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Confederate soldiers lying in state draws criticism from some
COLUMBIA, S.C. -- A proposal to have the bodies of eight Confederate sailors lie in state in the Capitol has drawn criticism from some who contend giving them the honor would be unfair and disrespectful.
The sailors' remains were recovered when the submarine H.L. Hunley was brought up in 2000 from the bottom of the Atlantic Ocean, where it sank shortly after downing the Union blockade ship Housatonic in 1864. The Hunley was the first submarine to sink an enemy ship during a war.
A Hunley Commission member said no formal request has been made, but a Web site listing details of funeral plans had initially included two days in the Capitol.
Such an honor has been reserved for sitting or long-serving congressmen in recent years.
Some question whether Confederate soldiers should be honored in such a way, including state Sen. Darrell Jackson, who said he would oppose any plan to give high public honors to the dead Confederates.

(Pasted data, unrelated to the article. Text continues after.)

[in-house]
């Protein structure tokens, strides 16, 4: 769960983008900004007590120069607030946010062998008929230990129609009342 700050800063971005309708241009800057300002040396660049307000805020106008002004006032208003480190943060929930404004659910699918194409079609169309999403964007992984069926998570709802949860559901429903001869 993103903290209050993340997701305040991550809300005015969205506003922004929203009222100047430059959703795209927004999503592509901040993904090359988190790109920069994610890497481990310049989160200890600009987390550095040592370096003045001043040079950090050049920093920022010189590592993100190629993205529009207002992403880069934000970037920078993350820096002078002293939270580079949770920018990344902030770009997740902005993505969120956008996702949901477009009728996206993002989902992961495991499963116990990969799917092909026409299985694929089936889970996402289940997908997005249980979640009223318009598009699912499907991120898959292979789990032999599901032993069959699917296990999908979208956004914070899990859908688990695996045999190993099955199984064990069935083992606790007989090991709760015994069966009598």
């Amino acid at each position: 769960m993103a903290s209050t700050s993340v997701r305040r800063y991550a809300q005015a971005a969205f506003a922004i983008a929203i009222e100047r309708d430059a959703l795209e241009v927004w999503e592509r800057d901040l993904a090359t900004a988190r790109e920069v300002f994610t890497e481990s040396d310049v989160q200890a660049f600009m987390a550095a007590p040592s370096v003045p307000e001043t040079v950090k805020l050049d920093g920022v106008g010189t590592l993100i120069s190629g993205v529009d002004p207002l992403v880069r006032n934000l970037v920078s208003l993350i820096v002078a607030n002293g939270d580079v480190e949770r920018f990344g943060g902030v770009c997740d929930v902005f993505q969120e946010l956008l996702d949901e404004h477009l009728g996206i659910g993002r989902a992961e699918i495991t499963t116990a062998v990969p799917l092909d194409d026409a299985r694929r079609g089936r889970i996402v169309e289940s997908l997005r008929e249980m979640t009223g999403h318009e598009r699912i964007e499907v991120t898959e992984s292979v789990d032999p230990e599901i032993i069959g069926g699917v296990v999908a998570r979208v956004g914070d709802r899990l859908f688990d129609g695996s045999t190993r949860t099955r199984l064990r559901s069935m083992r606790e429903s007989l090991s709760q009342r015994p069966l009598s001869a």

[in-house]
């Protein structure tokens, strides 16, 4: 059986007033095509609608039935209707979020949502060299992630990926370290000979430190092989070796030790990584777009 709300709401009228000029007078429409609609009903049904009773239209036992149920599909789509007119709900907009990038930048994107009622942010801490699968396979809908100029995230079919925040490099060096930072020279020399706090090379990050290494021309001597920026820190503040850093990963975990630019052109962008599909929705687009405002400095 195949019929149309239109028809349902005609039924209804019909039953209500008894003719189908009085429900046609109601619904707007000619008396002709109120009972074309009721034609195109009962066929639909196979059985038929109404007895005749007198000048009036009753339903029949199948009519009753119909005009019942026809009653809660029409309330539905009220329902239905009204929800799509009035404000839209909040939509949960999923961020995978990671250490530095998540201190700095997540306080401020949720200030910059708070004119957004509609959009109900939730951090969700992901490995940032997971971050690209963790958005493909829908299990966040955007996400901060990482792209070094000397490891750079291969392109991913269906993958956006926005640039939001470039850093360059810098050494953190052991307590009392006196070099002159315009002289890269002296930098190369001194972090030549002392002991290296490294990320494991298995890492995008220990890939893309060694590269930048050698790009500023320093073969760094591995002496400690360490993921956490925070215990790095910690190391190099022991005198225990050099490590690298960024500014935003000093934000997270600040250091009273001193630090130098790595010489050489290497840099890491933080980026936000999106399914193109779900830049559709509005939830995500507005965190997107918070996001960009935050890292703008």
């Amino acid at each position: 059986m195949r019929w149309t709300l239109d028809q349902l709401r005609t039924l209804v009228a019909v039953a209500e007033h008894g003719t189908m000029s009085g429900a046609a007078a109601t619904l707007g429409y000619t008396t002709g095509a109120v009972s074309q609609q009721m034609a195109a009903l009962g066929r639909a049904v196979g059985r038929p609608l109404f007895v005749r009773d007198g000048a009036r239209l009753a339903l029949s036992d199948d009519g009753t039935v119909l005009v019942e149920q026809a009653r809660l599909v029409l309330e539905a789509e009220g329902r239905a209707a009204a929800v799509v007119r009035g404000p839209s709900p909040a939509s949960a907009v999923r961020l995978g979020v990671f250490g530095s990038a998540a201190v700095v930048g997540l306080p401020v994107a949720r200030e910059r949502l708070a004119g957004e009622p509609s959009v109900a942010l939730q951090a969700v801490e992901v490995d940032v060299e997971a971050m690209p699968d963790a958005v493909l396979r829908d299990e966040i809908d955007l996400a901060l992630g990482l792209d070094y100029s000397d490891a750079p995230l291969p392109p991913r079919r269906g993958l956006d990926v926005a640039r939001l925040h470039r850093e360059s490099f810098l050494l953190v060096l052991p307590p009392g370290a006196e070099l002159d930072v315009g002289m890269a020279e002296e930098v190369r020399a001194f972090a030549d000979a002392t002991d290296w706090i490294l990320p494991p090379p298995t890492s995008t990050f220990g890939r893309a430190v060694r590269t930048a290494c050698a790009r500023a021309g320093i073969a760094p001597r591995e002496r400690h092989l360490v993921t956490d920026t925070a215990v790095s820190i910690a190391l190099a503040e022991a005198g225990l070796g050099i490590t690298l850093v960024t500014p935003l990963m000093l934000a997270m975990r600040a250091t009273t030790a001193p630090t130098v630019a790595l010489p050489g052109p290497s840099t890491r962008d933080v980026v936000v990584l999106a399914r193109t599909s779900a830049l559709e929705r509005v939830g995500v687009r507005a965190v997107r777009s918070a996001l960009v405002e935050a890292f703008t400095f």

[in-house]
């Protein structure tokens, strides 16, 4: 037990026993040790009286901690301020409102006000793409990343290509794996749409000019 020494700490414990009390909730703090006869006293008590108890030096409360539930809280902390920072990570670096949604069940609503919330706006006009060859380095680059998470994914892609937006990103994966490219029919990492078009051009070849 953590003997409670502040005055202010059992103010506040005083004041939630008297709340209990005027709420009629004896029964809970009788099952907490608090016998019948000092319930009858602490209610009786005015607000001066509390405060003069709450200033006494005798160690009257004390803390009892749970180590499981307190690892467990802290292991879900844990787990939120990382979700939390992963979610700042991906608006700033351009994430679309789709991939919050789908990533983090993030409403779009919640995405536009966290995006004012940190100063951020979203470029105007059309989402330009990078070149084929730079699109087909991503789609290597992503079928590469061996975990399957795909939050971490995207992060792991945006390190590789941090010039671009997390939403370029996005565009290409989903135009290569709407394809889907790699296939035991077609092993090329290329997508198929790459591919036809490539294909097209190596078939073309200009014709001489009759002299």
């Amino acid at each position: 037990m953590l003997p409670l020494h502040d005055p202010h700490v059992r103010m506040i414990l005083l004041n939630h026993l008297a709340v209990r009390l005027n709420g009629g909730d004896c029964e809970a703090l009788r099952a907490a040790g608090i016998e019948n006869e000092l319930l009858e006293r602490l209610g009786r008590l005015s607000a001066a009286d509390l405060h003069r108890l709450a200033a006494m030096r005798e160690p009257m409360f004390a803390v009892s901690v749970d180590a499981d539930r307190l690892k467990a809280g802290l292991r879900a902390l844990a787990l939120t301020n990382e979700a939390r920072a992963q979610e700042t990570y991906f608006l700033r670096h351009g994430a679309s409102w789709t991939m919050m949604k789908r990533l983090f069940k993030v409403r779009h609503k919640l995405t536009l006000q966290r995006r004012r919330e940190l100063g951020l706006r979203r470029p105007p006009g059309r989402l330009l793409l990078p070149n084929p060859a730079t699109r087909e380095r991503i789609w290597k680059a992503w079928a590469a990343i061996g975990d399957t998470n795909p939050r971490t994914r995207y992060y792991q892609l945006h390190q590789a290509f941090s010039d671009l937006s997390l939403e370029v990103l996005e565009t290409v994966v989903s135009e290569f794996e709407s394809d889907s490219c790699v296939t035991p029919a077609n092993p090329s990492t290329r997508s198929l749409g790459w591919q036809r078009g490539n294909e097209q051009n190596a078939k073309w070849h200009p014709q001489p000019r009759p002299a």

"Can you imagine how we would be perceived by the rest of the world honoring these men who fought for slavery?" said Jackson, the descendant of slaves.
State Sen. John Courson, also a Hunley Commission member, said the panel has not requested to have the bodies lie in state, but he said it would be appropriate.
"This is a funeral," he said. "It has nothing to do with the Confederate battle flag, and it should be done with dignity and honor."
The governor, speaker of the House and president pro tem of the Senate, who are all Republicans, have the power to decide who can lie in state. The head of the Senate, Glenn McConnell, is a Confederate re-enactor and is leading the effort to raise funds. $40 million for a Hunley museum.
Other critics question the fairness of honoring Confederate soldiers while not giving U.S. soldiers the same treatment.
"We have had many in South Carolina who have given their lives," said state Rep. Joe Neal. "And we have not had this kind of recognition for them."